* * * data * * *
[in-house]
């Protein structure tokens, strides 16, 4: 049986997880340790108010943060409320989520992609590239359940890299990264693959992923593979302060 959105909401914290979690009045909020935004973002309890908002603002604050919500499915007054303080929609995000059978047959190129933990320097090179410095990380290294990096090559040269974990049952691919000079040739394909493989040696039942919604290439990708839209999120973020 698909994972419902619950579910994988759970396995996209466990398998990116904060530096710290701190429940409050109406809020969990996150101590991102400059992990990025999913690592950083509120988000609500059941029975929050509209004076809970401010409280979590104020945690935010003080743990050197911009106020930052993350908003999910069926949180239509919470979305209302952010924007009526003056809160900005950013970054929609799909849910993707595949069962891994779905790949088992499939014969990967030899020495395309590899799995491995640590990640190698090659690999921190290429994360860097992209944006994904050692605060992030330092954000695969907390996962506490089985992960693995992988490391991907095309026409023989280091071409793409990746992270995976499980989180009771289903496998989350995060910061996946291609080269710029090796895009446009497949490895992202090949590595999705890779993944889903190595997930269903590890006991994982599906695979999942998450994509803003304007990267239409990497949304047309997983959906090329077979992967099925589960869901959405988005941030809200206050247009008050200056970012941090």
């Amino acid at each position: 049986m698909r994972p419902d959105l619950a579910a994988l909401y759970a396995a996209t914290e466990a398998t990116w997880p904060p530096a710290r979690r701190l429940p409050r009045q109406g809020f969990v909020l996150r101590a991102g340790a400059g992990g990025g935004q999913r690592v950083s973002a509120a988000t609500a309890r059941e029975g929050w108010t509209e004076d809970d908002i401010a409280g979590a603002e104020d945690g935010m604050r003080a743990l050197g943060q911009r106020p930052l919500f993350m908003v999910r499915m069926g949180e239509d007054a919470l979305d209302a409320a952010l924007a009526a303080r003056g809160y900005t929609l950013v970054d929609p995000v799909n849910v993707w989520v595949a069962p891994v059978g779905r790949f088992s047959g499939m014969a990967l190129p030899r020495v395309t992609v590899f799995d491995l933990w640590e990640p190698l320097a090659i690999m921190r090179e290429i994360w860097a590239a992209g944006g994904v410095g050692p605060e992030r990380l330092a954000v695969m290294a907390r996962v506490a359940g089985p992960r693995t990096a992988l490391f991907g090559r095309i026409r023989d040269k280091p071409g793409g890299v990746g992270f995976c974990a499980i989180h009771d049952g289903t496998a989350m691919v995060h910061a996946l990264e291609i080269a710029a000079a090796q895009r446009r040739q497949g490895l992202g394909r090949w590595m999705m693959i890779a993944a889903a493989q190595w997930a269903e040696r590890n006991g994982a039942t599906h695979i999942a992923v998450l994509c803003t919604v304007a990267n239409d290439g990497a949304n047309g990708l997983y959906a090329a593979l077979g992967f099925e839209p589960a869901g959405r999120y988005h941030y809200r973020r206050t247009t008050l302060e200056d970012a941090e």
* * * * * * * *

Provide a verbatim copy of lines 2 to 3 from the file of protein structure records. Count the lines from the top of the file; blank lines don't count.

């Protein structure tokens, strides 16, 4: 049986997880340790108010943060409320989520992609590239359940890299990264693959992923593979302060 959105909401914290979690009045909020935004973002309890908002603002604050919500499915007054303080929609995000059978047959190129933990320097090179410095990380290294990096090559040269974990049952691919000079040739394909493989040696039942919604290439990708839209999120973020 698909994972419902619950579910994988759970396995996209466990398998990116904060530096710290701190429940409050109406809020969990996150101590991102400059992990990025999913690592950083509120988000609500059941029975929050509209004076809970401010409280979590104020945690935010003080743990050197911009106020930052993350908003999910069926949180239509919470979305209302952010924007009526003056809160900005950013970054929609799909849910993707595949069962891994779905790949088992499939014969990967030899020495395309590899799995491995640590990640190698090659690999921190290429994360860097992209944006994904050692605060992030330092954000695969907390996962506490089985992960693995992988490391991907095309026409023989280091071409793409990746992270995976499980989180009771289903496998989350995060910061996946291609080269710029090796895009446009497949490895992202090949590595999705890779993944889903190595997930269903590890006991994982599906695979999942998450994509803003304007990267239409990497949304047309997983959906090329077979992967099925589960869901959405988005941030809200206050247009008050200056970012941090």
């Amino acid at each position: 049986m698909r994972p419902d959105l619950a579910a994988l909401y759970a396995a996209t914290e466990a398998t990116w997880p904060p530096a710290r979690r701190l429940p409050r009045q109406g809020f969990v909020l996150r101590a991102g340790a400059g992990g990025g935004q999913r690592v950083s973002a509120a988000t609500a309890r059941e029975g929050w108010t509209e004076d809970d908002i401010a409280g979590a603002e104020d945690g935010m604050r003080a743990l050197g943060q911009r106020p930052l919500f993350m908003v999910r499915m069926g949180e239509d007054a919470l979305d209302a409320a952010l924007a009526a303080r003056g809160y900005t929609l950013v970054d929609p995000v799909n849910v993707w989520v595949a069962p891994v059978g779905r790949f088992s047959g499939m014969a990967l190129p030899r020495v395309t992609v590899f799995d491995l933990w640590e990640p190698l320097a090659i690999m921190r090179e290429i994360w860097a590239a992209g944006g994904v410095g050692p605060e992030r990380l330092a954000v695969m290294a907390r996962v506490a359940g089985p992960r693995t990096a992988l490391f991907g090559r095309i026409r023989d040269k280091p071409g793409g890299v990746g992270f995976c974990a499980i989180h009771d049952g289903t496998a989350m691919v995060h910061a996946l990264e291609i080269a710029a000079a090796q895009r446009r040739q497949g490895l992202g394909r090949w590595m999705m693959i890779a993944a889903a493989q190595w997930a269903e040696r590890n006991g994982a039942t599906h695979i999942a992923v998450l994509c803003t919604v304007a990267n239409d290439g990497a949304n047309g990708l997983y959906a090329a593979l077979g992967f099925e839209p589960a869901g959405r999120y988005h941030y809200r973020r206050t247009t008050l302060e200056d970012a941090e």